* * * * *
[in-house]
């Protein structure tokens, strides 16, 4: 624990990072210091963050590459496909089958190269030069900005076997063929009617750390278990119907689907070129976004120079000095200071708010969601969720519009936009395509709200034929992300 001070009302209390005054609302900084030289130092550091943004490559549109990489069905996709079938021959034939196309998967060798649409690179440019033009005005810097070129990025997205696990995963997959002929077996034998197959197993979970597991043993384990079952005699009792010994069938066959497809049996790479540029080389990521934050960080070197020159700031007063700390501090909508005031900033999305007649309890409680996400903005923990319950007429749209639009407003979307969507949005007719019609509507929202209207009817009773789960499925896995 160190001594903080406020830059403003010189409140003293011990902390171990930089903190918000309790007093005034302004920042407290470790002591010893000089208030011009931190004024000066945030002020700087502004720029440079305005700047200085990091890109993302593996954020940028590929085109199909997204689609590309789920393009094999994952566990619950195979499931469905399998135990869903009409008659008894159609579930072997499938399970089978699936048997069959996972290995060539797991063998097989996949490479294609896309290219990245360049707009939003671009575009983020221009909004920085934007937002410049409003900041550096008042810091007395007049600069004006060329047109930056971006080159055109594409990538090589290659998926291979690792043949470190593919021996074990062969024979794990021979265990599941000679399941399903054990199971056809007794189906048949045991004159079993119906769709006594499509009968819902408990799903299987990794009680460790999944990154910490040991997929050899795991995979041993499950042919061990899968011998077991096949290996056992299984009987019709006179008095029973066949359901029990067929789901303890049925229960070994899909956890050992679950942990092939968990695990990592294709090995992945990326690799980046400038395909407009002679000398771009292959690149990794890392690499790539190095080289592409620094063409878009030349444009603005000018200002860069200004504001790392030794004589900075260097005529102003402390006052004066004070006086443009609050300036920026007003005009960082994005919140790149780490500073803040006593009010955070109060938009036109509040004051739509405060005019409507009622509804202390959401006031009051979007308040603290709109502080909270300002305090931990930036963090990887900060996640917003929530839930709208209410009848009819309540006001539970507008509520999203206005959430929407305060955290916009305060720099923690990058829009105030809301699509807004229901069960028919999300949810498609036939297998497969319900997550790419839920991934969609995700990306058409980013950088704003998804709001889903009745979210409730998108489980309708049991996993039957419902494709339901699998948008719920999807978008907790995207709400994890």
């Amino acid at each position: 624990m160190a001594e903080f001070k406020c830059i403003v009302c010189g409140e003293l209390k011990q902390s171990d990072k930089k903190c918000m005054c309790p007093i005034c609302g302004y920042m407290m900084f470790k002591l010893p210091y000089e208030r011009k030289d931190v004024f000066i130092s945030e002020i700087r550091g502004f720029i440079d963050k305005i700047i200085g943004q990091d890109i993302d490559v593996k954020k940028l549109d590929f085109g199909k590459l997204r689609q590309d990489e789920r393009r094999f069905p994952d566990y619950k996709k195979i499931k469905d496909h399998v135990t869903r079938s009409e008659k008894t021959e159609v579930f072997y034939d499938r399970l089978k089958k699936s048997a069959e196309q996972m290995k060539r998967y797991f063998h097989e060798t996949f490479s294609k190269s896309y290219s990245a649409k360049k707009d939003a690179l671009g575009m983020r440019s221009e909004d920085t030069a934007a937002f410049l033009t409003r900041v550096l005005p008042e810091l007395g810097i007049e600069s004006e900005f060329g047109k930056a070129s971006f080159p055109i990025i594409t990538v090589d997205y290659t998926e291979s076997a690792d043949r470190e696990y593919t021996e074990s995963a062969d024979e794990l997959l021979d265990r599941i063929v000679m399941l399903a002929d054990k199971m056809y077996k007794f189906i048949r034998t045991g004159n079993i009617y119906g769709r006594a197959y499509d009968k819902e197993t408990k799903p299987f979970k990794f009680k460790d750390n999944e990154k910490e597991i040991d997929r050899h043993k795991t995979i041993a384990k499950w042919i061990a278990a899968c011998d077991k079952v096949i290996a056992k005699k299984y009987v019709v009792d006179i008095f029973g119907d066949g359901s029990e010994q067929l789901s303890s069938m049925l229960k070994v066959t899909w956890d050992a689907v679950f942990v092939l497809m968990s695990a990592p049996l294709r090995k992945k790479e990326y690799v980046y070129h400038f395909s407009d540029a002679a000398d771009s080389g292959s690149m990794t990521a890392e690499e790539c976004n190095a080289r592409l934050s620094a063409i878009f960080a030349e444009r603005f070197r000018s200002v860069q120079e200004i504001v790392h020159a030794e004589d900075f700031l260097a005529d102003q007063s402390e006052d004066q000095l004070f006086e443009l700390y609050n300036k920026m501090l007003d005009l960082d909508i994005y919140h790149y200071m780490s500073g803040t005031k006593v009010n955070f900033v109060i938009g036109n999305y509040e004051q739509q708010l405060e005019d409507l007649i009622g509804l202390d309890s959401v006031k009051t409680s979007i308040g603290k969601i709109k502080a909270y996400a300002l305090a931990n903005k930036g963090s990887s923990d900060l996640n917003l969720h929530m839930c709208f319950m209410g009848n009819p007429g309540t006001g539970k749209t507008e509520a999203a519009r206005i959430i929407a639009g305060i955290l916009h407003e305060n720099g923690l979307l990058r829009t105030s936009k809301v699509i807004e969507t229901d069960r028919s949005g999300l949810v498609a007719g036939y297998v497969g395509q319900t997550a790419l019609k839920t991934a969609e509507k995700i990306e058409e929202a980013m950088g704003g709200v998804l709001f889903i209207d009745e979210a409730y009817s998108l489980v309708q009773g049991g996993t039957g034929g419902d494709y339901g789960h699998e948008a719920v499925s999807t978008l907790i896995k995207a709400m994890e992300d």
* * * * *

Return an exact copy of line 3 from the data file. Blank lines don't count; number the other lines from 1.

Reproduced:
């Amino acid at each position: 624990m160190a001594e903080f001070k406020c830059i403003v009302c010189g409140e003293l209390k011990q902390s171990d990072k930089k903190c918000m005054c309790p007093i005034c609302g302004y920042m407290m900084f470790k002591l010893p210091y000089e208030r011009k030289d931190v004024f000066i130092s945030e002020i700087r550091g502004f720029i440079d963050k305005i700047i200085g943004q990091d890109i993302d490559v593996k954020k940028l549109d590929f085109g199909k590459l997204r689609q590309d990489e789920r393009r094999f069905p994952d566990y619950k996709k195979i499931k469905d496909h399998v135990t869903r079938s009409e008659k008894t021959e159609v579930f072997y034939d499938r399970l089978k089958k699936s048997a069959e196309q996972m290995k060539r998967y797991f063998h097989e060798t996949f490479s294609k190269s896309y290219s990245a649409k360049k707009d939003a690179l671009g575009m983020r440019s221009e909004d920085t030069a934007a937002f410049l033009t409003r900041v550096l005005p008042e810091l007395g810097i007049e600069s004006e900005f060329g047109k930056a070129s971006f080159p055109i990025i594409t990538v090589d997205y290659t998926e291979s076997a690792d043949r470190e696990y593919t021996e074990s995963a062969d024979e794990l997959l021979d265990r599941i063929v000679m399941l399903a002929d054990k199971m056809y077996k007794f189906i048949r034998t045991g004159n079993i009617y119906g769709r006594a197959y499509d009968k819902e197993t408990k799903p299987f979970k990794f009680k460790d750390n999944e990154k910490e597991i040991d997929r050899h043993k795991t995979i041993a384990k499950w042919i061990a278990a899968c011998d077991k079952v096949i290996a056992k005699k299984y009987v019709v009792d006179i008095f029973g119907d066949g359901s029990e010994q067929l789901s303890s069938m049925l229960k070994v066959t899909w956890d050992a689907v679950f942990v092939l497809m968990s695990a990592p049996l294709r090995k992945k790479e990326y690799v980046y070129h400038f395909s407009d540029a002679a000398d771009s080389g292959s690149m990794t990521a890392e690499e790539c976004n190095a080289r592409l934050s620094a063409i878009f960080a030349e444009r603005f070197r000018s200002v860069q120079e200004i504001v790392h020159a030794e004589d900075f700031l260097a005529d102003q007063s402390e006052d004066q000095l004070f006086e443009l700390y609050n300036k920026m501090l007003d005009l960082d909508i994005y919140h790149y200071m780490s500073g803040t005031k006593v009010n955070f900033v109060i938009g036109n999305y509040e004051q739509q708010l405060e005019d409507l007649i009622g509804l202390d309890s959401v006031k009051t409680s979007i308040g603290k969601i709109k502080a909270y996400a300002l305090a931990n903005k930036g963090s990887s923990d900060l996640n917003l969720h929530m839930c709208f319950m209410g009848n009819p007429g309540t006001g539970k749209t507008e509520a999203a519009r206005i959430i929407a639009g305060i955290l916009h407003e305060n720099g923690l979307l990058r829009t105030s936009k809301v699509i807004e969507t229901d069960r028919s949005g999300l949810v498609a007719g036939y297998v497969g395509q319900t997550a790419l019609k839920t991934a969609e509507k995700i990306e058409e929202a980013m950088g704003g709200v998804l709001f889903i209207d009745e979210a409730y009817s998108l489980v309708q009773g049991g996993t039957g034929g419902d494709y339901g789960h699998e948008a719920v499925s999807t978008l907790i896995k995207a709400m994890e992300d």